Another possible origin of any miRNA in the CSF is active release of miRNAs enclosed in small membranous vesicles (exosomes) which may play a role in intercellular communication [41, 42]. Only one study has focused on exosome-derived miRNAs in stroke patients. Ji et al. [12] extracted exosomes from serum of 65 stroke patients and 66 non-stroke controls with matching age and cardiovascular risk factors. They found a generally higher concentration of exosomes and a significant increase of exosome derived miR-9 (FC = 16) and miR-124 (FC = 4) in the stroke group compared to controls, suggesting that exosomes from the brain can somehow cross the BBB and enter the peripheral circulation. Accordingly, Ogata et al. [43] have shown elevation of miR-9-3p in the hippocampus as well as in exosomes in peripheral blood of mice after administration of trimethyltin that selectively damages CNS neurons, indicating that miR-9-3p is a potential marker of brain damage.

If the elevation of specific miRNAs in the CSF of stroke patients is caused by expressional changes in the brain tissue, these changes could possibly both reflect the molecular chaos in the ischemic brain tissue as well as its counterregulatory mechanisms. To search for possible molecular functions we made a combined miRPath [44] (version 3.0) analysis of the up-regulated miR-9-3p, miR-9-5p, miR-107, miR-124-3p, and miR-128-3p (results merged by genes union, FDR correction, P < 0.05) which identified several KEGG pathways relevant to ischemic stroke, including pathways involved in p53 signaling, cell cycling, tumor necrosis factor (TNF) signaling, hypoxia inducible factor 1 (HIF-1) signaling and neurotrophin signaling.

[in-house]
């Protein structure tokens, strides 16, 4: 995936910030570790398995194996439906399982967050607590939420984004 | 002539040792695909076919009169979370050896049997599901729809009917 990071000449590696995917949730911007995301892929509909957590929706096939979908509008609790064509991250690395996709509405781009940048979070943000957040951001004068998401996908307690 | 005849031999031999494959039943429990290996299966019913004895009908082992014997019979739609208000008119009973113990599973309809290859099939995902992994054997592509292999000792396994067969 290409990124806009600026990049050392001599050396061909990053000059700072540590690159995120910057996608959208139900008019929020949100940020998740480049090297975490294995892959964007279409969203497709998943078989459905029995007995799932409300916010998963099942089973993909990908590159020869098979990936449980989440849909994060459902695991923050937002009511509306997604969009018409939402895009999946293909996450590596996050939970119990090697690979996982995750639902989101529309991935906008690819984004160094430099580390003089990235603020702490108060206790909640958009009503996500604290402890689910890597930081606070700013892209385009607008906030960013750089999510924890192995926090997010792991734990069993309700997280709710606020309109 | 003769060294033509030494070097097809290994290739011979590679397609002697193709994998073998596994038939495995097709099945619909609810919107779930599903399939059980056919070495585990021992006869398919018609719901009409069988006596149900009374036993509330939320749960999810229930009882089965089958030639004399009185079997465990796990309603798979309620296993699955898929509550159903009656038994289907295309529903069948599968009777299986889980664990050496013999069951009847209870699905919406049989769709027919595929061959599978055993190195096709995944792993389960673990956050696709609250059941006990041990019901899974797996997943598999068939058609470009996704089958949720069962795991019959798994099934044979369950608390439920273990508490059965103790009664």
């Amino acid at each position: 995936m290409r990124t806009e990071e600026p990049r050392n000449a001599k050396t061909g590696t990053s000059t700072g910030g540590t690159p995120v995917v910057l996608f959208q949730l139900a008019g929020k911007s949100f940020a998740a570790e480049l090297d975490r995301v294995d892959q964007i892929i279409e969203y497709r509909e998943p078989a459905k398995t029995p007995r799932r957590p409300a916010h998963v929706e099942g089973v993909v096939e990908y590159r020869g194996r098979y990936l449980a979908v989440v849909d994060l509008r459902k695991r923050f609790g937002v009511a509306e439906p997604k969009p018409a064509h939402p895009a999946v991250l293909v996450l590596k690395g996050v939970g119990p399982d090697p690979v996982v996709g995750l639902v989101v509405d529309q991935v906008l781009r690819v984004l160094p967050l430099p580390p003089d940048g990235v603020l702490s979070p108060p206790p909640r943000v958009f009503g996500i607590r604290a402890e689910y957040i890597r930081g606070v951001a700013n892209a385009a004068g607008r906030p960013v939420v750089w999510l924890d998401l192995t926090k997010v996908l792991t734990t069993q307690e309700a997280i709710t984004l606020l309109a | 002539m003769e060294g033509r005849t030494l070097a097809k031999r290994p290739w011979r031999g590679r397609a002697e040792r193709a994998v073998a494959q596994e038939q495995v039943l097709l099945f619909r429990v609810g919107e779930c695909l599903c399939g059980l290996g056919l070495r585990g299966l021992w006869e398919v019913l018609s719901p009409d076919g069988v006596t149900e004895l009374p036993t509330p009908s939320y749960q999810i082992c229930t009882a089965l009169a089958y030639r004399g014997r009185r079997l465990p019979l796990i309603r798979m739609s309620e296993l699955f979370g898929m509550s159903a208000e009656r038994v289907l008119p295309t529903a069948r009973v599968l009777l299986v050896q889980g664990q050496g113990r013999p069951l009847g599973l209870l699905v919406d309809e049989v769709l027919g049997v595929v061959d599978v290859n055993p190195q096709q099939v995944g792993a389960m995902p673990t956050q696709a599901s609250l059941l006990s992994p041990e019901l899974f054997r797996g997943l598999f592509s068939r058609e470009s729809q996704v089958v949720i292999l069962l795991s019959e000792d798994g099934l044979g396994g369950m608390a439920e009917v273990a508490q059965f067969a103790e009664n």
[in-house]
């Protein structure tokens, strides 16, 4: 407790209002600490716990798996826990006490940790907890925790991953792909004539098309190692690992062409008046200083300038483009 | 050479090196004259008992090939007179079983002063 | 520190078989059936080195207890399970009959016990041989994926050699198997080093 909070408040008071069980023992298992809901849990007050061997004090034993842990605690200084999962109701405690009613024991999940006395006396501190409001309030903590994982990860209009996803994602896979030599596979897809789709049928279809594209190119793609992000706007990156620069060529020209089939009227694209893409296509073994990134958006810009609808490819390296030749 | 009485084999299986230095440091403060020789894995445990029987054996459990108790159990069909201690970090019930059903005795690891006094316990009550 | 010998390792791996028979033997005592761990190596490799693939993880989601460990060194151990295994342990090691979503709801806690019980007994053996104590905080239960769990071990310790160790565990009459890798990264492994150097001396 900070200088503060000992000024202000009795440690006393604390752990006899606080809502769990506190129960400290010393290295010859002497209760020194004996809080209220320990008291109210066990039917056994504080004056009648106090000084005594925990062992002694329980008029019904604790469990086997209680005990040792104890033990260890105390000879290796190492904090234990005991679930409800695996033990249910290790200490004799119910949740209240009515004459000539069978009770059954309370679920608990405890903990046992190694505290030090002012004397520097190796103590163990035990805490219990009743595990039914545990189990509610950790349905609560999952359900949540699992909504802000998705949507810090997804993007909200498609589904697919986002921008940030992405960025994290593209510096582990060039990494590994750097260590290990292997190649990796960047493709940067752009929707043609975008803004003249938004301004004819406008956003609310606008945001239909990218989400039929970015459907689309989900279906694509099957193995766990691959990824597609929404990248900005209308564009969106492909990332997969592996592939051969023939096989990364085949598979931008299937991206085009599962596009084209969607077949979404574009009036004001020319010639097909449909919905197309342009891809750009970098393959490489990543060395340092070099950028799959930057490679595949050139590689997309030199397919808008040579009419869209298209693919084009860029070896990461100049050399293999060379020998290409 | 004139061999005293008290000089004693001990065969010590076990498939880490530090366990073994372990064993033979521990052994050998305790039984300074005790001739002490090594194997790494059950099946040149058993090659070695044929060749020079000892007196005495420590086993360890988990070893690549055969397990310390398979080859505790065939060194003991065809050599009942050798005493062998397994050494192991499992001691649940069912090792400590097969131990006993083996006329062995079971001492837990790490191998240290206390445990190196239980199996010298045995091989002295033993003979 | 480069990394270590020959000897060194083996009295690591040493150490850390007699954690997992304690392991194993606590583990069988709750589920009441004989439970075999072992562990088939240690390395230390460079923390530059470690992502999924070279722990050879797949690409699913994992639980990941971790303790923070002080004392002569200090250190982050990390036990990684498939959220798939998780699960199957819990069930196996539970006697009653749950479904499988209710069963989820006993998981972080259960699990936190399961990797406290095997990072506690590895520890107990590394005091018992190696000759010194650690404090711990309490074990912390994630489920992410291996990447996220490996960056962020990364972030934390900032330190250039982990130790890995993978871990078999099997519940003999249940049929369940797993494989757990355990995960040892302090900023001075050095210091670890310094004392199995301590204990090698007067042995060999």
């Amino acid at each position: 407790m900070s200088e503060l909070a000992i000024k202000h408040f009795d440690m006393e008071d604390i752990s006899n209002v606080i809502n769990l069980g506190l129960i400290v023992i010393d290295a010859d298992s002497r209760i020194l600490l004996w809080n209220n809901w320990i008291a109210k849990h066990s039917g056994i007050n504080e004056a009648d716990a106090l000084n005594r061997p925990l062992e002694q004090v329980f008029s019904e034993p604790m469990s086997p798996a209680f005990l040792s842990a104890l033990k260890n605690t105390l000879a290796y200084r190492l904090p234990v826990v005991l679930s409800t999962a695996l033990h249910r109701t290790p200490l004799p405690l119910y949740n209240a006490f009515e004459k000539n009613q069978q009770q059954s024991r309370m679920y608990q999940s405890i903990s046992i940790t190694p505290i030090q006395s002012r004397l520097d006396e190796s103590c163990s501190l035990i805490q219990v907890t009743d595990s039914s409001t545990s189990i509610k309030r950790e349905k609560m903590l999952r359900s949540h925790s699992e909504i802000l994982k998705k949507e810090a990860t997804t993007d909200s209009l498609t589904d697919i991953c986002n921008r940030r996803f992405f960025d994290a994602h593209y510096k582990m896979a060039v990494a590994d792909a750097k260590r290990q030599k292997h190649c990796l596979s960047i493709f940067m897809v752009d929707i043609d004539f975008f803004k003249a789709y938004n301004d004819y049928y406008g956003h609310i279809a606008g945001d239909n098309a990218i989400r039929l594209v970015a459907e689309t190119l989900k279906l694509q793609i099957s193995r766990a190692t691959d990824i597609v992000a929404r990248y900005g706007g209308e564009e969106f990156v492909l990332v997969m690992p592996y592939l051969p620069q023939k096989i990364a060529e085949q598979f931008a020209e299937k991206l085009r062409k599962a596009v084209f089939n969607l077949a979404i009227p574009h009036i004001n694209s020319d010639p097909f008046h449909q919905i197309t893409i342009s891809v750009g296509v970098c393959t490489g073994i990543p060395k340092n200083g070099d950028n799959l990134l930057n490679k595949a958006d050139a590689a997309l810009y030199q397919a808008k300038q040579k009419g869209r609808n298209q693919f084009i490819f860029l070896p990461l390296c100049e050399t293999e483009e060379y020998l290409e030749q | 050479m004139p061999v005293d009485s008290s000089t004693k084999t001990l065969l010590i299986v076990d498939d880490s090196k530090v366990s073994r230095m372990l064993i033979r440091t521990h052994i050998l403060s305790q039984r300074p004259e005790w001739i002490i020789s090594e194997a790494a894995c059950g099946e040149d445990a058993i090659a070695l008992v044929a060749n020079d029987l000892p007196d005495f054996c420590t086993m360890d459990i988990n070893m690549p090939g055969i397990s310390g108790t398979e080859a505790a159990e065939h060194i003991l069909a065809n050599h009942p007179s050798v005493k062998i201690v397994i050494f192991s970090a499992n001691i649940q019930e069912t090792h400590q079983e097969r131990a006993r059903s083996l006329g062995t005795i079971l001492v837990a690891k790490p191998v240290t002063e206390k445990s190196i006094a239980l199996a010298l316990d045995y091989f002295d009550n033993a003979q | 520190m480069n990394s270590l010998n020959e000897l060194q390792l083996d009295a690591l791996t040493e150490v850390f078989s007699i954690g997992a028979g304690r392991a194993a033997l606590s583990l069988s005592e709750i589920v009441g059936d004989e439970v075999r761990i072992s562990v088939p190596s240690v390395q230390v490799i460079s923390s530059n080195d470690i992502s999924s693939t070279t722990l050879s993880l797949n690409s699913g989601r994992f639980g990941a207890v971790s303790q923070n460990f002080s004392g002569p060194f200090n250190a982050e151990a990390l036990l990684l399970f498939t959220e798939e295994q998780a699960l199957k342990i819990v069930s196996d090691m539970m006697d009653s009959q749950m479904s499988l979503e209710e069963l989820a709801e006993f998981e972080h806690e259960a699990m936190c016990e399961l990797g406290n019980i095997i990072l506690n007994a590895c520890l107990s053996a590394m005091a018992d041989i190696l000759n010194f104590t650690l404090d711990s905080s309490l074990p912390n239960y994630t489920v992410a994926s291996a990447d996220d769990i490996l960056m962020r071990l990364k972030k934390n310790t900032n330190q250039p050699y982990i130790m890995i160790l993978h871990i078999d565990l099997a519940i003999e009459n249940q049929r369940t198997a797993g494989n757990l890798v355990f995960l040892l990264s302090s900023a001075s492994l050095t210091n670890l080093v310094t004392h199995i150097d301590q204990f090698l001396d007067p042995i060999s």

In literature, the expression of miR-128 has been linked to alterations in the expression of genes implicated in apoptosis (Bcl-2, Bax, p53, and Bak) as well as angiogenesis (VEGF) [45]. Yang et al. [46] found miR-128b significantly up-regulated in plasma from ischemic stroke patients compared to healthy controls. In addition, miR-124 has previously been associated with ischemic stroke. Liu et al. [47] as well as Sun et al. [48] found an increase of miR-124 in the ischemic penumbra after permanent middle cerebral artery occlusion in mice. In both studies cell culture experiments indicated that miR-124 is involved in apoptosis. Recently, Li et al. [13] reported up-regulation of three miRNAs in serum of stroke patients including miR-1246, which had the highest fold change (FC = 13.6; p = 0.01) in our NGS experiment. In summary, these results, although not fully comparable, support our findings. Only one study besides ours has focused on miRNAs in CSF of stroke patients. Peng et al. [49] analyzed the expression of let-7e and miR-338 in CSF from ischemic stroke patients and found up-regulation of let-7e in a group of patients included 1–7 days after symptom onset (n = 11) but they did not include any brain-specific miRNAs in their analysis.